Reid: Donahoe’s reputation with Congress damaged by his reliance on “flawed” legal advice on 5 day plan
Washington, D.C. – Nevada Senator Harry Reid issued the following statement after the United States Postmaster General made the decision to suspend mail delivery on Saturdays:
“While I question the legality of the Postmaster General’s decision to suspend Saturday mail delivery, this unfortunate scenario could have been wholly prevented if the House had passed the Senate’s bipartisan postal reform bill in the last Congress. Cutting down mail delivery to five days per week will not save the Postal Service from insolvency. This short sighted measure will deal a crippling blow to the millions of Americans and small businesses who rely on the timely and reliable delivery to every community in our nation.
“Given the importance of the Post Office to communities in Nevada and across our nation, such a drastic policy change cannot be enacted without approval from Congress. Instead, the Postmaster General relied on flawed legal guidance to claim that he can circumvent Congress’ authority on the matter. The Postmaster Generals’ actions have damaged his reputation with Congressional leaders and further complicates Congressional efforts to pass comprehensive postal reform legislation in the future.”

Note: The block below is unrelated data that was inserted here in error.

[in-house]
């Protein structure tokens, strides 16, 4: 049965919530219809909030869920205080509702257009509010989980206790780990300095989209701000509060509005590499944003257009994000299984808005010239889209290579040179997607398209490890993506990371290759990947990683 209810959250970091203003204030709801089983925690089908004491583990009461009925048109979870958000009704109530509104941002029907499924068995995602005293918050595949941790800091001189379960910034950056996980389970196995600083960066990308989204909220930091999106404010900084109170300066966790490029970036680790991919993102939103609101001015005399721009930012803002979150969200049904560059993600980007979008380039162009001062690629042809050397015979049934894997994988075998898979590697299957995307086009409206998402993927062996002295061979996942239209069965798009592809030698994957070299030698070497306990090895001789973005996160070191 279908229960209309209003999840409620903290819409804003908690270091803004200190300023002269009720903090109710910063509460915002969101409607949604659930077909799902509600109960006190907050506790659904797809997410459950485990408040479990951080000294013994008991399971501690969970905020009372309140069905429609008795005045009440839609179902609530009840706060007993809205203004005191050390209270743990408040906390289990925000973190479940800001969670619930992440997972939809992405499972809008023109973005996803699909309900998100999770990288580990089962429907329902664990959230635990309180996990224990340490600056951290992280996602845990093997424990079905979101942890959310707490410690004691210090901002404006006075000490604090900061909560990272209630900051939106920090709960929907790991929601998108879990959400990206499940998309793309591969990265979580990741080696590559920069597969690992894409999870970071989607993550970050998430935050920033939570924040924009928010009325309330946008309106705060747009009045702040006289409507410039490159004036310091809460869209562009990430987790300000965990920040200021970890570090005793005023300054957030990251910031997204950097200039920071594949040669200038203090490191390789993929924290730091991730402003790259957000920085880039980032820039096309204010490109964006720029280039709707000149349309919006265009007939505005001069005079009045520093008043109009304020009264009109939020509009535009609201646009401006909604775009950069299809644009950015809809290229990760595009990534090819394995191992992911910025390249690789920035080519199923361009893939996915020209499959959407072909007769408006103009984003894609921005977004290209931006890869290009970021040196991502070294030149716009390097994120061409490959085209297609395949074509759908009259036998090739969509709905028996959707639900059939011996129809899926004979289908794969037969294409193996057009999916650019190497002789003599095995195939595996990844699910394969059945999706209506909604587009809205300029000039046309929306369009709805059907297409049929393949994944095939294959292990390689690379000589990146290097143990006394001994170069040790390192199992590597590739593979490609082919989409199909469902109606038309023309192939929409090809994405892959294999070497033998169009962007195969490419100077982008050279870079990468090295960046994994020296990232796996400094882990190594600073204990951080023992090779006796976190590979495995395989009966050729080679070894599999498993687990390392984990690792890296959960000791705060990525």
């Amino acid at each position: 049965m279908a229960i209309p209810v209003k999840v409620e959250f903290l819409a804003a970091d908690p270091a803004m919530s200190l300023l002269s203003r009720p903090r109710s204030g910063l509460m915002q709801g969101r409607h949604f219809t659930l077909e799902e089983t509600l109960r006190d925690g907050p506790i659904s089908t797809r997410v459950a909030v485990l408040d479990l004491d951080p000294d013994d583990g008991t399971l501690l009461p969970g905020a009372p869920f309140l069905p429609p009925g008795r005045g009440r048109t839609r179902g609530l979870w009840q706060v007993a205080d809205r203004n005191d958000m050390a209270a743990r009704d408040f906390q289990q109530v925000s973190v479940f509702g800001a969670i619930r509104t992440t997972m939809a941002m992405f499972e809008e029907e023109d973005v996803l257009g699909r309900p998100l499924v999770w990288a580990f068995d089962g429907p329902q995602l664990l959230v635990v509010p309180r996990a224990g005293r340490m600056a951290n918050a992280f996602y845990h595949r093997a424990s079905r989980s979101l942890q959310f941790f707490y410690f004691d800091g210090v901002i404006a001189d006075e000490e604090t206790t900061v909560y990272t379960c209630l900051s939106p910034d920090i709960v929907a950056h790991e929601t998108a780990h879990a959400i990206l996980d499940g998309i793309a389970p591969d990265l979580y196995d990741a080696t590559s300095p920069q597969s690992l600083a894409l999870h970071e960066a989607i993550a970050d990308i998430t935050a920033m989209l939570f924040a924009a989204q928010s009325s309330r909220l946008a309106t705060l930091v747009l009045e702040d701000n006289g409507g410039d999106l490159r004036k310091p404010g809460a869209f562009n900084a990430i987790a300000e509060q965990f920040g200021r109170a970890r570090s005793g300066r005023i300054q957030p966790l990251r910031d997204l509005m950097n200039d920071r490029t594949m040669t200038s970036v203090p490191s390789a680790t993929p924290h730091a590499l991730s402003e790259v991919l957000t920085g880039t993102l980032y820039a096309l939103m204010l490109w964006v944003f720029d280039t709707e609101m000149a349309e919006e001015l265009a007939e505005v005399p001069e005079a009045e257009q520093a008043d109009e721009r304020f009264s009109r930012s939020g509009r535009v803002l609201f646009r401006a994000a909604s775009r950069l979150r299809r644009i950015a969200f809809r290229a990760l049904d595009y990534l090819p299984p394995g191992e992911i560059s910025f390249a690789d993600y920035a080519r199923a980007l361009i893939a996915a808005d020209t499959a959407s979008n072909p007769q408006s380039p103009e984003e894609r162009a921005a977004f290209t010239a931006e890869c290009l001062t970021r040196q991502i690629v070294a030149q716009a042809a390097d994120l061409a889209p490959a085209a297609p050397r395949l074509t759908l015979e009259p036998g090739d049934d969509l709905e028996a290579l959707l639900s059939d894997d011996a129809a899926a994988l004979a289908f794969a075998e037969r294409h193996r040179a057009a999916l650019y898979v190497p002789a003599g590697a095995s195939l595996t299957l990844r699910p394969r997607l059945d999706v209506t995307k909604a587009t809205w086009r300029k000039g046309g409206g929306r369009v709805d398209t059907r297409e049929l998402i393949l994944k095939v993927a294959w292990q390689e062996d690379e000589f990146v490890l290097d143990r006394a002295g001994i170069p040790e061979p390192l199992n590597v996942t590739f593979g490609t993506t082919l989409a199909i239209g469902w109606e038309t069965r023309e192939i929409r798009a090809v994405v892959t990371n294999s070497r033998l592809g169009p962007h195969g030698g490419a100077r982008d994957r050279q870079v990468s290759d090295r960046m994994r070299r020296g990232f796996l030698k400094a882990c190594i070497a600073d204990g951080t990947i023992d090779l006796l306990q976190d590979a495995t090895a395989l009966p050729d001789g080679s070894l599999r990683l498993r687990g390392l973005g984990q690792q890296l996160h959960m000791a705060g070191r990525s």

“No one disputes that the Postal Service is in urgent need of reform. Passing meaningful postal legislation is one of my top priorities for this Congress and I hope House Republicans will finally join the Senate in bringing a bill up for a vote.”
For nearly three decades, Congress has mandated that the US Postal Service maintain 6 day delivery through a provision in an annual appropriations bill. The USPS is relying on questionable legal guidance to claim that they can administratively reduce mail delivery since the provision remains in effect under the current government funding resolution.
Last year, Senator Reid worked to ensure the passage of a bipartisan postal reform bill (S. 1789) to update the Postal Service’s business model, preserve the postal network, and protect rural post offices. The bill would have sustained over eight million jobs and modernized the USPS so it can keep pace with today’s rapidly changing technology.
During a week of floor debate in April 2012, Senators voted on numerous amendments, including five day delivery, and the legislation passed with the support of 62 Senators. Regrettably, the House failed to consider S. 1789 or any postal reform legislation and Congress adjourned without acting to solve the crisis at the Post Office.